Justice Department to Investigate Trayvon Martin Shooting

The federal government's Civil Rights Division and the FBI will launch their own investigation into the shooting death of Trayvon Martin, the Florida teenager whose killer has still not been arrested after claiming self-defense.

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Update: The Florida state attorney has sent the Trayvon Martin case to a grand jury that will be called to session on April 10, Think Progress is reporting.

The federal government's Civil Rights Division and the FBI will launch their own investigation into the shooting death of Trayvon Martin, the Florida teenager whose killer has still not been arrested after claiming self-defense. Martin's family had been pushing for three weeks for the Justice Department to get involved and the increasing national attention to the story has led to mounting pressure from the community, the media, and celebrities that has forced the Attorney General to respond.

For those still catching up, Martin was shot and killed last month by George Zimmerman, a neighborhood watch captain in the Orlando suburb of Sanford. Zimmerman (who is Latino) spotted Martin (who is black) walking down the street by himself on the night of February 26. (Martin did not live in the gated community, but was there visiting his father at his father's girlfriend's house.) What happened next is in dispute, but at some point a confrontation occurred and Zimmerman, who is licensed to carry a concealed gun, shot and killed Martin. Even though Martin was unarmed and nearly 80 pounds lighter, Zimmerman claimed self-defense under Florida's liberal "stand your ground" law. After reviewing the case, the Sanford police accepted Zimmerman's version of events and declined to press charges.

The case became national news over the weekend after a story in The New York Times highlighted many of the problems with Zimmerman's story and the investigation done by the Sanford police department. A review of a 911 call made by Zimmerman to police after spotting Martin, shows that Martin ran away from Zimmerman after being spotted and that Zimmerman pursued him, despite being told by the police dispatcher not to follow. On another 911 call made by a neighbors who witnessed the incident, someone can be heard pleading for help before a gun shot rings out. Zimmerman claimed he was the one who cried out, but that is in dispute.

There are also problems with the police's initial characterization of  Zimmerman as "squeaky clean," which was part of the justification for not arresting him. He had a previous arrest for assaulting a police officer and is not a member of registered neighborhood watch group. He was also not tested for drugs or alcohol, which is a common procedure following any shooting death. Sanford's police have also been accused in the past of mishandling or covering up other assaults on minorities. Some are also claiming that Zimmerman may have used a racial slur to refer to Martin during the 911 call, though the audio doesn't make that clear.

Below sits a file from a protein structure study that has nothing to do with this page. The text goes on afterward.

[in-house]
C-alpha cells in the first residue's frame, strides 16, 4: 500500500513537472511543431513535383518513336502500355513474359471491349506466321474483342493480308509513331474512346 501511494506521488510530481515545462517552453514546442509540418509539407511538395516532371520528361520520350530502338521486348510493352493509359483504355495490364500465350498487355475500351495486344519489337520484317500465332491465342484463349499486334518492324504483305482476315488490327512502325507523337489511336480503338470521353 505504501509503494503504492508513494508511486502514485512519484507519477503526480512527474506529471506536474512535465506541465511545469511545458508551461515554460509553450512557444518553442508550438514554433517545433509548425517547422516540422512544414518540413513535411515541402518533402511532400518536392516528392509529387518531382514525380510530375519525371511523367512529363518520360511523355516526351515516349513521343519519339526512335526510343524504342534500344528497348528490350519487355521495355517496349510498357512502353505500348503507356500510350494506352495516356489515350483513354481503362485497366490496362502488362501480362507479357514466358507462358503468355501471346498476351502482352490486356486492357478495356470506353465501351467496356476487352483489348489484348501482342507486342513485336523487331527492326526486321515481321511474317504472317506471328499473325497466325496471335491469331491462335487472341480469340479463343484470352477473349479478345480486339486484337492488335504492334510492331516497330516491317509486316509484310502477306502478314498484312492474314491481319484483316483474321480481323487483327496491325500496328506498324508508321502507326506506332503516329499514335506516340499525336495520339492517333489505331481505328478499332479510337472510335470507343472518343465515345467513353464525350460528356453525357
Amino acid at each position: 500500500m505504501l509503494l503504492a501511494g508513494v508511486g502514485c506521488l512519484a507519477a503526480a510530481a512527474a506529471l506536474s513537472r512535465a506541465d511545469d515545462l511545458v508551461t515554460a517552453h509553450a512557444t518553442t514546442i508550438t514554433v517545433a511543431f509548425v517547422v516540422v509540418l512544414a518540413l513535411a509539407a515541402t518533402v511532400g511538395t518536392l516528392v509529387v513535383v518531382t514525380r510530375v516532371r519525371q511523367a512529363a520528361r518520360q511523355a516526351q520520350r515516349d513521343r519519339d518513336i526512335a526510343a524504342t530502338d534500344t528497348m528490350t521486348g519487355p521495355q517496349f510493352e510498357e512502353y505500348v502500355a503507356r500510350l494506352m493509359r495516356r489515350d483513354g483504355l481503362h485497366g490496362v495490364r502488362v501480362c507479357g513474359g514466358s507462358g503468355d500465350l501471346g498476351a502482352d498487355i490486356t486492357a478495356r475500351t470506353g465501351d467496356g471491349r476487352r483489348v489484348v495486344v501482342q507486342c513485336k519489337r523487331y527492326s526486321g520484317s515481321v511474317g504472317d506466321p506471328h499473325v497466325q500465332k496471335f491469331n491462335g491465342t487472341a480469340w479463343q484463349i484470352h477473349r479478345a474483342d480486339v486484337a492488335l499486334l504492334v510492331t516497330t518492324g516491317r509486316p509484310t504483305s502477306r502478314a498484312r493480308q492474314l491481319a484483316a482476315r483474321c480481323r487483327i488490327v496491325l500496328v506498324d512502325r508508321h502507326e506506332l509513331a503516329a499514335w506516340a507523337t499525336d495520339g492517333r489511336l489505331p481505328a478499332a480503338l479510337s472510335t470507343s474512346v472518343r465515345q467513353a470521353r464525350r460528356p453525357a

Mother Jones has a pretty thorough rundown of the entire case, including audio of the 911 calls.

Despite the intervention of the Feds, the case remains a difficult one to pursue, because of Florida's law regarding self-defense. Under controversial rules passed in 2005, state residents are allowed to use deadly force against anyone they believe to be a threat, while also being under no obligation to retreat or back down before resorting to violence (as self-defense laws in most state require.) Also, under these rules a shooter does not have to prove that he or she was actually under threat, merely that they believed they were. It's burden is on the state to prove that they were in no danger before acting.

That's just one reason why, even as the Justice Department prepares to step in with an independent investigation, they already appearing to tamping down expectations that Zimmerman will face a trial and conviction. The formal statement goes to some length to explain the burden prosecutors will face:

With all federal civil rights crimes, the government must prove beyond a reasonable doubt that a person acted intentionally and with the specific intent to do something which the law forbids – the highest level of intent in criminal law.  Negligence, recklessness, mistakes and accidents are not prosecutable under the federal criminal civil rights laws.  

In other words, it won't be easy to prove that Zimmerman broke the law, since he's the only one who knows what happened. The only thing that is clear, is that the case is not going away quietly.

This article is from the archive of our partner The Wire.